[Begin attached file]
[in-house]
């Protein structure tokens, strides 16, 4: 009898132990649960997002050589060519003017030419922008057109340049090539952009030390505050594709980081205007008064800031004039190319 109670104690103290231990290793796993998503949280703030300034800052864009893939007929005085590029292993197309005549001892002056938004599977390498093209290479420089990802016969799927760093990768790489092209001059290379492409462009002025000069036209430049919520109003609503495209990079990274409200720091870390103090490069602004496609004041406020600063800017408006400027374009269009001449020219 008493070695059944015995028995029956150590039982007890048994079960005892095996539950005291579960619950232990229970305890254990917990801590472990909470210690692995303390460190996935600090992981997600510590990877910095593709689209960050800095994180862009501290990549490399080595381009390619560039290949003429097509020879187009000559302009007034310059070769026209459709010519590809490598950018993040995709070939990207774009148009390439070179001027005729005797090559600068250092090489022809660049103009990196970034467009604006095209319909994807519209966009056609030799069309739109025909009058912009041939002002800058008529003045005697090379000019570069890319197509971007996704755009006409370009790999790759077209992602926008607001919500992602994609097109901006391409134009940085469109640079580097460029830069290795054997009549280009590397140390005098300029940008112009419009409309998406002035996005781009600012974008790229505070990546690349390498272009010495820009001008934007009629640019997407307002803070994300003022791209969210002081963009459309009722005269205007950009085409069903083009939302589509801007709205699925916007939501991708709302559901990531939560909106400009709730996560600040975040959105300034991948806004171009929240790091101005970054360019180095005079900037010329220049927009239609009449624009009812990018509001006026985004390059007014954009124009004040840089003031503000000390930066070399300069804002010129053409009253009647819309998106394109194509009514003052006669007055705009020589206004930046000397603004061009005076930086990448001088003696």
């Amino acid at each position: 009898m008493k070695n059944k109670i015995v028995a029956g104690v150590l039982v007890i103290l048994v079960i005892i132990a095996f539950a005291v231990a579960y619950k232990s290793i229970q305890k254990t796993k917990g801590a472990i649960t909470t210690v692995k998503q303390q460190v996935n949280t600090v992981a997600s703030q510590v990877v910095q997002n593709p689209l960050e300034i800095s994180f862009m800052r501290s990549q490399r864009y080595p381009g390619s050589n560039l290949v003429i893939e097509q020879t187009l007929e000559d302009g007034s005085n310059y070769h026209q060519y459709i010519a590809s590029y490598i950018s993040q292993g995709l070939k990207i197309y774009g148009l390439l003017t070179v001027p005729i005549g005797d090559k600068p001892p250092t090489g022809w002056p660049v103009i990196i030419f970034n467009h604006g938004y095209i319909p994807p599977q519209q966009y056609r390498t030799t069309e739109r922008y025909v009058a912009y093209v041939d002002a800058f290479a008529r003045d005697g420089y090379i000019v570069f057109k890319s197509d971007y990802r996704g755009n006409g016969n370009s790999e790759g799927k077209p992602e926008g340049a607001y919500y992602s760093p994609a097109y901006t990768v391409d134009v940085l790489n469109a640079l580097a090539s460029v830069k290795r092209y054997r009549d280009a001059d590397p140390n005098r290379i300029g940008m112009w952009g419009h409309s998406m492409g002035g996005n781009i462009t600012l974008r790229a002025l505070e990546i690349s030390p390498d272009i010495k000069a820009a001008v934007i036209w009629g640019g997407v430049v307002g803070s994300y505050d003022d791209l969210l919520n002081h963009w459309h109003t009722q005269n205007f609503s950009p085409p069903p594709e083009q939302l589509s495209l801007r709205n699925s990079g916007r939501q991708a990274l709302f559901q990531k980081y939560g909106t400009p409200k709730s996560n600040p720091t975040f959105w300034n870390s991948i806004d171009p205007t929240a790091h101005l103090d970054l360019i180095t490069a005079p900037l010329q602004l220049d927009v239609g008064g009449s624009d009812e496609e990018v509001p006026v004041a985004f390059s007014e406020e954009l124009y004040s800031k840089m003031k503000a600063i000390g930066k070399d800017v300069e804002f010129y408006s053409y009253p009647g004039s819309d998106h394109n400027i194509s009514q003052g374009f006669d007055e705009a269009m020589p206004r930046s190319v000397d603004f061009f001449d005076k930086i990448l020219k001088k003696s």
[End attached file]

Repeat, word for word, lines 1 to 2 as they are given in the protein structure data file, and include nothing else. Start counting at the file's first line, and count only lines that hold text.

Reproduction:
[in-house]
């Protein structure tokens, strides 16, 4: 009898132990649960997002050589060519003017030419922008057109340049090539952009030390505050594709980081205007008064800031004039190319 109670104690103290231990290793796993998503949280703030300034800052864009893939007929005085590029292993197309005549001892002056938004599977390498093209290479420089990802016969799927760093990768790489092209001059290379492409462009002025000069036209430049919520109003609503495209990079990274409200720091870390103090490069602004496609004041406020600063800017408006400027374009269009001449020219 008493070695059944015995028995029956150590039982007890048994079960005892095996539950005291579960619950232990229970305890254990917990801590472990909470210690692995303390460190996935600090992981997600510590990877910095593709689209960050800095994180862009501290990549490399080595381009390619560039290949003429097509020879187009000559302009007034310059070769026209459709010519590809490598950018993040995709070939990207774009148009390439070179001027005729005797090559600068250092090489022809660049103009990196970034467009604006095209319909994807519209966009056609030799069309739109025909009058912009041939002002800058008529003045005697090379000019570069890319197509971007996704755009006409370009790999790759077209992602926008607001919500992602994609097109901006391409134009940085469109640079580097460029830069290795054997009549280009590397140390005098300029940008112009419009409309998406002035996005781009600012974008790229505070990546690349390498272009010495820009001008934007009629640019997407307002803070994300003022791209969210002081963009459309009722005269205007950009085409069903083009939302589509801007709205699925916007939501991708709302559901990531939560909106400009709730996560600040975040959105300034991948806004171009929240790091101005970054360019180095005079900037010329220049927009239609009449624009009812990018509001006026985004390059007014954009124009004040840089003031503000000390930066070399300069804002010129053409009253009647819309998106394109194509009514003052006669007055705009020589206004930046000397603004061009005076930086990448001088003696």